TCPAWorld continues to bolt ahead with developments.
In the latest news, the FCC has issued a new notice of proposed rulemaking (NPRM) seeking to clarify and expand consumers’ right to opt out of robocalls.
There are several pieces to the NPRM of note.
First, the Commission proposes to codify the rule that consumers may revoke TCPA consent through any reasonable means. This has been the de facto rule since the TCPA Omnibus ruling in 2015 but–as the Commission points out in the new NPRM–that rule was never actually etched into the CFR as a binding rule.
Under the new (old) proposed rule consumers could opt out using words such as “stop,” “revoke,” “end,” or “opt out,” and that callers “may not infringe on that right by designating an exclusive means to revoke consent that precludes the use of any other reasonable method.”
Previously the Courts have confirmed that a contract term designating a revocation mechanism was not a “unilateral” opt out–and some courts find contractual consent cannot be revoked— so it remains to be seen whether the new proposed rule would alter the case law on this point.
The Commission does want to provide some guidance on what is unreasonable as well. The case law is peppered with instances of people revoking consent by sending letters via fax to some obscure number and then suing when calls continue. The FCC wants to hear about these instances: What are the most common situations in which callers are unable to process opt-out requests from consumers? Are there ways that the Commission could address these situations in this proceeding consistent with our goal not to place an unreasonable burden on consumers to opt out of robocalls? We propose to codify that callers that do not believe that consumers have used a reasonable method to convey a request to revoke consent will be afforded an opportunity to rebut the presumption on a case-by-case basis, should a complaint be filed with the Commission or finder of fact. We seek comment on the types of evidence that would suffice to rebut the presumption. For example, if the consumer directs the request to a telephone number or email address, and the caller presents evidence that the consumer lacks a reasonable basis to expect that the request will be received by it, should we hold that such a method to revoke consent is not in fact reasonable? We believe such a rule would balance the consumer’s right to revoke consent in an easy and reasonable manner with the caller’s ability to process such revocation requests. We seek comment on this proposal, including any impact on small entities.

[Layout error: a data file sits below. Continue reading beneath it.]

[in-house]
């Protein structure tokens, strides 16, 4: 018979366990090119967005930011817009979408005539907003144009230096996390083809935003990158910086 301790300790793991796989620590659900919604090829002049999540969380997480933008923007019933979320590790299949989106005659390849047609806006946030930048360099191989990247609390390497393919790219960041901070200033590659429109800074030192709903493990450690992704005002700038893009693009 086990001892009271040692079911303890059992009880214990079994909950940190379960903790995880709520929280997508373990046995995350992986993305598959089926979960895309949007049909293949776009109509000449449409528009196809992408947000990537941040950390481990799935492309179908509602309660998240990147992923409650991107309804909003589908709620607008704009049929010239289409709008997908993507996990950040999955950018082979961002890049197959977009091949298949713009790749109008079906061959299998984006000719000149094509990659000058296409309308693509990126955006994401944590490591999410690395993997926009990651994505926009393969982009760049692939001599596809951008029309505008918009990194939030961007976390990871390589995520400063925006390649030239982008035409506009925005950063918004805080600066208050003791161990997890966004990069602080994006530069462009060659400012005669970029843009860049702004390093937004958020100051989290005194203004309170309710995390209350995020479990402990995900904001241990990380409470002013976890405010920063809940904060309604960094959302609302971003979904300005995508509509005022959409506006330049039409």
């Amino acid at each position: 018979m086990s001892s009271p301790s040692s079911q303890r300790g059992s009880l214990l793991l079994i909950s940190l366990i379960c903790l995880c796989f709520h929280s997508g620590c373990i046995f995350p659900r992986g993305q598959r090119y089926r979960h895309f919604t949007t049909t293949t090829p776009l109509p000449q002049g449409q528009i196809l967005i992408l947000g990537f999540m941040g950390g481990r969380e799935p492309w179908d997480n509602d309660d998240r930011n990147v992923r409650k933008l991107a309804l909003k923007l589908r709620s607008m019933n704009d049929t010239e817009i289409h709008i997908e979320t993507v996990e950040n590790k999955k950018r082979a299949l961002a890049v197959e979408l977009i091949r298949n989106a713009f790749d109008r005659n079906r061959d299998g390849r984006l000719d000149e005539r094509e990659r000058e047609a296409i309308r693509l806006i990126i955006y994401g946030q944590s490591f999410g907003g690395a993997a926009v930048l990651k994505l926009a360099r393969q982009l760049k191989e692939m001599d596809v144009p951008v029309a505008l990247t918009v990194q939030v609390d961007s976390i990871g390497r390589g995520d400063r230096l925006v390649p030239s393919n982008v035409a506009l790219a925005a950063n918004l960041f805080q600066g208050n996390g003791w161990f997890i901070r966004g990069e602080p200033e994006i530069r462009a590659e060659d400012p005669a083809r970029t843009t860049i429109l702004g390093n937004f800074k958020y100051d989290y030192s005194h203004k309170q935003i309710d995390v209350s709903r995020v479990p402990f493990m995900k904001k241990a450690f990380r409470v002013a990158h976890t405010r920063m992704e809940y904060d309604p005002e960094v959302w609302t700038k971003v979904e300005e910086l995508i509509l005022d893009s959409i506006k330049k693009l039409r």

Perhaps the biggest new proposed change, however, is the revocation timetable. Currently, the CFR gives callers up to 30 days to honor an opt-out. Many states are in accord–the new Florida amendment gives texters 15 days. But the FCC wants to cut that timeframe down to just 24 hours:
We seek comment on this proposal, including on the 24-hour period. Is this period reasonable? Should we, rather, require that revocations be honored immediately upon receipt or consider some other timeframe?
Seems tough to impose a limit here–many different circumstances exist. Not always possible to stop calls so quickly. The current rule of “reasonableness” has been working fine. Not sure why the FCC is moving to change this. But comments are wanted!
Next, we see a VERY useful proposed change brought on by my buddy the Kingmaker over at Capital One.
Specifically, Capital One file a petition way back when asking the FCC to allow companies to send a one time confirmation message to consumers asking them to clarify which types of texts or calls they would like to “STOP”. The FCC proposes making this dream a reality:
We also propose to codify that senders can include a request for clarification in the onetime confirmation text, provided the sender ceases all further robocalls and robotexts absent an affirmative response from the consumer that they wish to receive further communications from the sender. We further propose that a lack of any response to the confirmation call or text must be treated by the sender as a revocation of consent for all robocalls and robotexts from the sender. We do so in response to Capital One’s petition seeking confirmation that the text sender may request clarification in its one-time confirmation message of the scope of the recipient’s revocation request when that recipient has consented to receiving multiple categories of informational messages from the sender.
Lots of wiggle room here for callers. I like it. But notice that all calls must stop until the consumer responds!
Will provide more analysis here over the next few days.
You can read the entire NPRM here: FCC Revocation NPRM